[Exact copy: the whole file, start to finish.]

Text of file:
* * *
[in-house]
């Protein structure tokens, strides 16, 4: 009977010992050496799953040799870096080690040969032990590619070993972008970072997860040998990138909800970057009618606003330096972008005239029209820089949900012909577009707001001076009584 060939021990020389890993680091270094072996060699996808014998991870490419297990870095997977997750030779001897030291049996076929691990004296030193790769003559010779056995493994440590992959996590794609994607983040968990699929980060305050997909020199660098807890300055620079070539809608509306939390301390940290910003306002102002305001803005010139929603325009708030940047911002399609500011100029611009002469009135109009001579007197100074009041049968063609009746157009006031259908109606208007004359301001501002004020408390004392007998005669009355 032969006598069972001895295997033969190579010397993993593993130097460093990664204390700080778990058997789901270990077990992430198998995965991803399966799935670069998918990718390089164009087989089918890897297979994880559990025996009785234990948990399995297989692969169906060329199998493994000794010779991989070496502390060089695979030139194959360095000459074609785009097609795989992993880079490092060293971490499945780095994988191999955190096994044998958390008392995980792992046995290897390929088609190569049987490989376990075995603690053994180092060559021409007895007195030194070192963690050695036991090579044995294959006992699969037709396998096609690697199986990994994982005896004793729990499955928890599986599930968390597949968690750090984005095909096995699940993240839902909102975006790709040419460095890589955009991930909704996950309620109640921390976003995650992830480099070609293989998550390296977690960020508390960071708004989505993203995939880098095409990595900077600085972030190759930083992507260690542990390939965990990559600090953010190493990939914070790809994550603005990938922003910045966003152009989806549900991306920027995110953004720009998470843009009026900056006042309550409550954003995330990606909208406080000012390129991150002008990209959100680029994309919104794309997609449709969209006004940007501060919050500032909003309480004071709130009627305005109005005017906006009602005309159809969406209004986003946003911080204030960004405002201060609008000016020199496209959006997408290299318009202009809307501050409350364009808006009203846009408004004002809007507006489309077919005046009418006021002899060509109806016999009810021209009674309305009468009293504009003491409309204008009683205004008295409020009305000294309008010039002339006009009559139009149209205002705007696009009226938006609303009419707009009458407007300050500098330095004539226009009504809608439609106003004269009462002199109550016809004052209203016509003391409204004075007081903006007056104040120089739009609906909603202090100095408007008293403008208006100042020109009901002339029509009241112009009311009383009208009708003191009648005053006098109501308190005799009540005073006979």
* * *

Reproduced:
[in-house]
């Protein structure tokens, strides 16, 4: 009977010992050496799953040799870096080690040969032990590619070993972008970072997860040998990138909800970057009618606003330096972008005239029209820089949900012909577009707001001076009584 060939021990020389890993680091270094072996060699996808014998991870490419297990870095997977997750030779001897030291049996076929691990004296030193790769003559010779056995493994440590992959996590794609994607983040968990699929980060305050997909020199660098807890300055620079070539809608509306939390301390940290910003306002102002305001803005010139929603325009708030940047911002399609500011100029611009002469009135109009001579007197100074009041049968063609009746157009006031259908109606208007004359301001501002004020408390004392007998005669009355 032969006598069972001895295997033969190579010397993993593993130097460093990664204390700080778990058997789901270990077990992430198998995965991803399966799935670069998918990718390089164009087989089918890897297979994880559990025996009785234990948990399995297989692969169906060329199998493994000794010779991989070496502390060089695979030139194959360095000459074609785009097609795989992993880079490092060293971490499945780095994988191999955190096994044998958390008392995980792992046995290897390929088609190569049987490989376990075995603690053994180092060559021409007895007195030194070192963690050695036991090579044995294959006992699969037709396998096609690697199986990994994982005896004793729990499955928890599986599930968390597949968690750090984005095909096995699940993240839902909102975006790709040419460095890589955009991930909704996950309620109640921390976003995650992830480099070609293989998550390296977690960020508390960071708004989505993203995939880098095409990595900077600085972030190759930083992507260690542990390939965990990559600090953010190493990939914070790809994550603005990938922003910045966003152009989806549900991306920027995110953004720009998470843009009026900056006042309550409550954003995330990606909208406080000012390129991150002008990209959100680029994309919104794309997609449709969209006004940007501060919050500032909003309480004071709130009627305005109005005017906006009602005309159809969406209004986003946003911080204030960004405002201060609008000016020199496209959006997408290299318009202009809307501050409350364009808006009203846009408004004002809007507006489309077919005046009418006021002899060509109806016999009810021209009674309305009468009293504009003491409309204008009683205004008295409020009305000294309008010039002339006009009559139009149209205002705007696009009226938006609303009419707009009458407007300050500098330095004539226009009504809608439609106003004269009462002199109550016809004052209203016509003391409204004075007081903006007056104040120089739009609906909603202090100095408007008293403008208006100042020109009901002339029509009241112009009311009383009208009708003191009648005053006098109501308190005799009540005073006979």